This article is written by Jeremiah Uke, a Contributor Author at Startup Istanbul.
Hans Van Grieken is the EMEA (Europe, the Middle East, and Africa) Technology Research & Insights Leader within Deloitte’s global CIO
As a consulting firm, Deloitte invests into understanding what startups do, they find the real facts and data relevant to startup growth. In 2015, Deloitte researched 400,000 startups from 24 countries, they found out that only one out of every 200 startups become scaleups ($10 million within 5 years). One of the questions that the research tries to answer is “which market should you try?”, because not all markets are equal, some industries are more equal than others, industries such as Utilities, mining, oil and gas extraction, agriculture and forestry have survival rates of 50% and higher. While industries like manufacturing, information, wholesale trade, retail trade, finance, insurance, administration and support have survival rates lower than 50%. Some of the things notable about scale-ups is:
- Most of them are led by experienced entrepreneurs in their late thirties or early forties.
- More than half of scale-ups were founded by teams.
- Timing is everything: market entry is twice as long for scale-ups as it is for start-ups
- Only 25% of start-ups are designed to scale.
It is important to understand that teams perform better, therefore, you should find your counter-balancing partner that makes up for talents you don’t have. Make sure you have a platform that will allow you to launch your scale-up when the timing is right, always do this before you launch. Finally, try and understand what the world would look like when you are a $10 million+ company.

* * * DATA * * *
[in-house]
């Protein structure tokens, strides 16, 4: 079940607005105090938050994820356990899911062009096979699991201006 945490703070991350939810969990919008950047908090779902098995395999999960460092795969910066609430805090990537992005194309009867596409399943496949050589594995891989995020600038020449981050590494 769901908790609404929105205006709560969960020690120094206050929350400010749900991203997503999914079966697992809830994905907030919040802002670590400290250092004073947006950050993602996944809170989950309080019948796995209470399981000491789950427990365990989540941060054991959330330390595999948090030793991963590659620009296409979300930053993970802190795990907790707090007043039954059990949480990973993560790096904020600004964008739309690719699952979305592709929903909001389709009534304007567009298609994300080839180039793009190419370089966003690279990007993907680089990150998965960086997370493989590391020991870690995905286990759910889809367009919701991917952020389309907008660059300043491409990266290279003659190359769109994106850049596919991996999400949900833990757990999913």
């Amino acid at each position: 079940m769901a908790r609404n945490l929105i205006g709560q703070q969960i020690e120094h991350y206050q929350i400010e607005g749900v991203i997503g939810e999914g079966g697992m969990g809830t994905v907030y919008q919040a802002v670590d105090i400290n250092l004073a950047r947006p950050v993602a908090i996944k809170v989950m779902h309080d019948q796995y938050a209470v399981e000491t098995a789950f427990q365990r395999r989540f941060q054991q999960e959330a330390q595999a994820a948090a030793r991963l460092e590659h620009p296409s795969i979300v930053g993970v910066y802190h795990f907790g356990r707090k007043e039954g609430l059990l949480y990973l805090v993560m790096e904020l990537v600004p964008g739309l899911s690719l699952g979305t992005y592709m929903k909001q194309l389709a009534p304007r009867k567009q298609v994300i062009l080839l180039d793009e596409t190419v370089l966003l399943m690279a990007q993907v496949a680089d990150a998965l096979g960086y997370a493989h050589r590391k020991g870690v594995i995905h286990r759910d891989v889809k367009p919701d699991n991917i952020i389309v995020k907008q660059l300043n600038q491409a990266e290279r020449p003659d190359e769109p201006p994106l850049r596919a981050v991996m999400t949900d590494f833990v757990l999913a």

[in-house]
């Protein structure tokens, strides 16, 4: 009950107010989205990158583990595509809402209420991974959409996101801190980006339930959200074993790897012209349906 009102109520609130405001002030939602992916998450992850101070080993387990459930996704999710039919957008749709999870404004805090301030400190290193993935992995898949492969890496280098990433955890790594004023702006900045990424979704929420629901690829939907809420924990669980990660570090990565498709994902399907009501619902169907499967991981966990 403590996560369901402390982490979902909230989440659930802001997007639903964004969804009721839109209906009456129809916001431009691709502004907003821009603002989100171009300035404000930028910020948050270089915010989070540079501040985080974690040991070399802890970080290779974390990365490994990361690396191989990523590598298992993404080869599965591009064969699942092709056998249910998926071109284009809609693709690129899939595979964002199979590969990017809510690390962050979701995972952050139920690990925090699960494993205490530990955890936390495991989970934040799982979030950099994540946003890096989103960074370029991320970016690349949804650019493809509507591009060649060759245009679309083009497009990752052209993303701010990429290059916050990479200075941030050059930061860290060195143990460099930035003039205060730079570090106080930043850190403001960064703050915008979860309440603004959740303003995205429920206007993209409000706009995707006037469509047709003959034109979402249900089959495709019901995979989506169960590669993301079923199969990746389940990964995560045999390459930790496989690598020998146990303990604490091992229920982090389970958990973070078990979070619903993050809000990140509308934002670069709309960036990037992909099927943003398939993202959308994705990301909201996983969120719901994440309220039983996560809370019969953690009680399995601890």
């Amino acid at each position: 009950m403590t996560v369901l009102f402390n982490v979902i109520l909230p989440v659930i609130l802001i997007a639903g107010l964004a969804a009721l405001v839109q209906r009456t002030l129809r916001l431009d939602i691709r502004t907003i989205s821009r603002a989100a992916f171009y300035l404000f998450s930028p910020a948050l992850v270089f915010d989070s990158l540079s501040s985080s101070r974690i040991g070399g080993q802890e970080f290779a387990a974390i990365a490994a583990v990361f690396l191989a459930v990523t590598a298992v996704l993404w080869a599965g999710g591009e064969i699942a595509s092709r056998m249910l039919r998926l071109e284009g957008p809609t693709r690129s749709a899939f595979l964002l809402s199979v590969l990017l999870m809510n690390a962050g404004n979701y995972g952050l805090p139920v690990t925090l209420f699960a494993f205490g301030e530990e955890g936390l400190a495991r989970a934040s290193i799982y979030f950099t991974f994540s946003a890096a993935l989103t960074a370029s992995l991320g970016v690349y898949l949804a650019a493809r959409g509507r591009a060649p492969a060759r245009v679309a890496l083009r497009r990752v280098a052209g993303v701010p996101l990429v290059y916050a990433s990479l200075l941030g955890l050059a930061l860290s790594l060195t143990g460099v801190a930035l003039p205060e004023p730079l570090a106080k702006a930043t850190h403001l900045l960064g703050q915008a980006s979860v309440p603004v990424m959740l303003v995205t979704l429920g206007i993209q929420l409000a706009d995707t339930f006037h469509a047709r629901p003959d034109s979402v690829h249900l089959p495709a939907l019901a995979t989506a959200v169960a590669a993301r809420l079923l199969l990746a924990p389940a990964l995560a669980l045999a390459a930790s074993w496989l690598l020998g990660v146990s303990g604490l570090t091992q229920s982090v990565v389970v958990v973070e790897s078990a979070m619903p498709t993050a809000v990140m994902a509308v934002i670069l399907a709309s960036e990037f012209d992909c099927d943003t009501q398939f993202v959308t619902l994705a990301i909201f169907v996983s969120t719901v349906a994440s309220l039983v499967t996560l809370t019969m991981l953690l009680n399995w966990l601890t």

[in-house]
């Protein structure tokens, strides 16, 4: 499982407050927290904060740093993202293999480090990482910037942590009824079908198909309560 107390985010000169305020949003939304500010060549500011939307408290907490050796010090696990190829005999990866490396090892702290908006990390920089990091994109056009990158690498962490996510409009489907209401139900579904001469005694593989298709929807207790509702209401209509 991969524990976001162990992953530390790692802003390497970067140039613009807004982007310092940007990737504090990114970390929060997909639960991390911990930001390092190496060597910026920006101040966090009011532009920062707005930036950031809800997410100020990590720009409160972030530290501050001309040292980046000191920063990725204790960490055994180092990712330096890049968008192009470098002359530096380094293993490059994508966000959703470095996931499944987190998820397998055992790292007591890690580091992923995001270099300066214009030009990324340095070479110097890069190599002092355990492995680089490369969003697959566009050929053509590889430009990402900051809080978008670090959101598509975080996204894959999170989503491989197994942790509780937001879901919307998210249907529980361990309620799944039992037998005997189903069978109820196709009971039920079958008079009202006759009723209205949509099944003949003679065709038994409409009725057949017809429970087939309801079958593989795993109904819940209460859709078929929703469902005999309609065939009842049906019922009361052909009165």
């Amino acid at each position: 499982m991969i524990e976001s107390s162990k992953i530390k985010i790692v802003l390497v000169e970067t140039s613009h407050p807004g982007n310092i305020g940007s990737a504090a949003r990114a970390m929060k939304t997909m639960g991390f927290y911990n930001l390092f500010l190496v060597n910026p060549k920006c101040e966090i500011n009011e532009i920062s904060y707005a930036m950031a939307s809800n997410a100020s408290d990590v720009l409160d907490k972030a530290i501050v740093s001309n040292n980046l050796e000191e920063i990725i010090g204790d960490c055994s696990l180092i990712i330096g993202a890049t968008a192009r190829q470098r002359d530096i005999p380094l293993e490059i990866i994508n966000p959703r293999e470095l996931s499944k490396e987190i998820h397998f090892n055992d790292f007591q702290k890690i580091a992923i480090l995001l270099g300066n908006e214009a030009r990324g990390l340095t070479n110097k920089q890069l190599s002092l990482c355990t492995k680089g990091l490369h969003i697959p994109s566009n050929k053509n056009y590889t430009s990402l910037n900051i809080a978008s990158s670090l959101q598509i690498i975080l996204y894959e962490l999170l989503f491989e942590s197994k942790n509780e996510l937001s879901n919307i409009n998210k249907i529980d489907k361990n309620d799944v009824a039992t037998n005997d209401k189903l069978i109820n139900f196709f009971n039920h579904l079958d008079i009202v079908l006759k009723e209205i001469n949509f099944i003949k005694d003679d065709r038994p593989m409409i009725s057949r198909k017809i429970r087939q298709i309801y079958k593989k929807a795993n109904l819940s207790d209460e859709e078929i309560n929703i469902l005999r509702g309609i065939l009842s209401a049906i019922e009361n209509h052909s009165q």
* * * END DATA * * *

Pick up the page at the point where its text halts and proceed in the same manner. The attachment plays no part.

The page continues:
If you are a 10 million+ company, you should ask “what actually should I consider?”, because you cannot run a $10 million revenue company as if it is a startup, you need to learn. Deloitte has worked with MIT Sloan for 6 years to try to establish Digital Maturity, they do this by asking $10 million companies the question “in your market, imagine the ideal digital company that might not be in existence yet, and rate yourself towards that ideal on a scale of 1-10?”. This classifies these companies to three categories; early, developing, and maturing. 34% fell into the early category, 41% were in the developing category, while the rest 25% were in the maturing category.
In the Dutch market, they interviewed 11 big customers of Deloitte trying to understand what they are doing and how they are interfacing with startups, finding out if they have an investment fund and the type of processes the startups have to engage in. They also looked at the types of scaling problems $10 million+ ask. Deloitte used the data to identify the DNA of digitally enabled organizations, 13 DNA strengths were identified and they are:
- Talent drive
- Long-term thinking
- Digital leadership
- Digital Maturity
- People Development
- Leadership drive
- Experimentation and